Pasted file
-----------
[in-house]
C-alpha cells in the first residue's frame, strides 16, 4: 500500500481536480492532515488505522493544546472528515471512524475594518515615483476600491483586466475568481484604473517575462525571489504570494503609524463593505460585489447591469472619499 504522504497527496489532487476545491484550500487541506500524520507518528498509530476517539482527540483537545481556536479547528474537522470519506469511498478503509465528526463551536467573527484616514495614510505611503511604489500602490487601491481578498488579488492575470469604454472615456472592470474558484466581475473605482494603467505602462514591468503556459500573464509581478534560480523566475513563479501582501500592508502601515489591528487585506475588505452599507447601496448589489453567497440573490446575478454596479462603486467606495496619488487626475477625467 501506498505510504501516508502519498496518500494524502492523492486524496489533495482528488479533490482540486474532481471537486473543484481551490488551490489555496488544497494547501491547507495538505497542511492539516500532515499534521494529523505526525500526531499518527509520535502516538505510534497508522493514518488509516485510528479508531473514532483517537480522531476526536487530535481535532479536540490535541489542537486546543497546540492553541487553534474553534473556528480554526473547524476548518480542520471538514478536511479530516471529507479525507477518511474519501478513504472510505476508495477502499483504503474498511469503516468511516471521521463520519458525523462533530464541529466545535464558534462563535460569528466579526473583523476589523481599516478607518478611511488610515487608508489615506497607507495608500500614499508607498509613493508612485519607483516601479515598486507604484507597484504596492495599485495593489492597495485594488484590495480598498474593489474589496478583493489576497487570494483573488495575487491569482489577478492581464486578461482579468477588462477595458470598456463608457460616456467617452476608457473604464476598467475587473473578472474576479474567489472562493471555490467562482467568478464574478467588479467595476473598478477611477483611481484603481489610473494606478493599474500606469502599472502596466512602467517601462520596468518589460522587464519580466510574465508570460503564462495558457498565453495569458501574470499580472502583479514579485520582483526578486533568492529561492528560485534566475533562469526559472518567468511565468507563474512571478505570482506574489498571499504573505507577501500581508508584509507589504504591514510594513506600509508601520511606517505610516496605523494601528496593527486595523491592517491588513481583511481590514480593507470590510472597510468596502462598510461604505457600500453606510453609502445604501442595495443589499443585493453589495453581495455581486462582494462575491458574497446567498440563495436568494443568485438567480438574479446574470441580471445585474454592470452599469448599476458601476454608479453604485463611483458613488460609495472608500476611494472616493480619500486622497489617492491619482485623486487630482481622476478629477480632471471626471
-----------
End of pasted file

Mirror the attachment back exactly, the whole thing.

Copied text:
[in-house]
C-alpha cells in the first residue's frame, strides 16, 4: 500500500481536480492532515488505522493544546472528515471512524475594518515615483476600491483586466475568481484604473517575462525571489504570494503609524463593505460585489447591469472619499 504522504497527496489532487476545491484550500487541506500524520507518528498509530476517539482527540483537545481556536479547528474537522470519506469511498478503509465528526463551536467573527484616514495614510505611503511604489500602490487601491481578498488579488492575470469604454472615456472592470474558484466581475473605482494603467505602462514591468503556459500573464509581478534560480523566475513563479501582501500592508502601515489591528487585506475588505452599507447601496448589489453567497440573490446575478454596479462603486467606495496619488487626475477625467 501506498505510504501516508502519498496518500494524502492523492486524496489533495482528488479533490482540486474532481471537486473543484481551490488551490489555496488544497494547501491547507495538505497542511492539516500532515499534521494529523505526525500526531499518527509520535502516538505510534497508522493514518488509516485510528479508531473514532483517537480522531476526536487530535481535532479536540490535541489542537486546543497546540492553541487553534474553534473556528480554526473547524476548518480542520471538514478536511479530516471529507479525507477518511474519501478513504472510505476508495477502499483504503474498511469503516468511516471521521463520519458525523462533530464541529466545535464558534462563535460569528466579526473583523476589523481599516478607518478611511488610515487608508489615506497607507495608500500614499508607498509613493508612485519607483516601479515598486507604484507597484504596492495599485495593489492597495485594488484590495480598498474593489474589496478583493489576497487570494483573488495575487491569482489577478492581464486578461482579468477588462477595458470598456463608457460616456467617452476608457473604464476598467475587473473578472474576479474567489472562493471555490467562482467568478464574478467588479467595476473598478477611477483611481484603481489610473494606478493599474500606469502599472502596466512602467517601462520596468518589460522587464519580466510574465508570460503564462495558457498565453495569458501574470499580472502583479514579485520582483526578486533568492529561492528560485534566475533562469526559472518567468511565468507563474512571478505570482506574489498571499504573505507577501500581508508584509507589504504591514510594513506600509508601520511606517505610516496605523494601528496593527486595523491592517491588513481583511481590514480593507470590510472597510468596502462598510461604505457600500453606510453609502445604501442595495443589499443585493453589495453581495455581486462582494462575491458574497446567498440563495436568494443568485438567480438574479446574470441580471445585474454592470452599469448599476458601476454608479453604485463611483458613488460609495472608500476611494472616493480619500486622497489617492491619482485623486487630482481622476478629477480632471471626471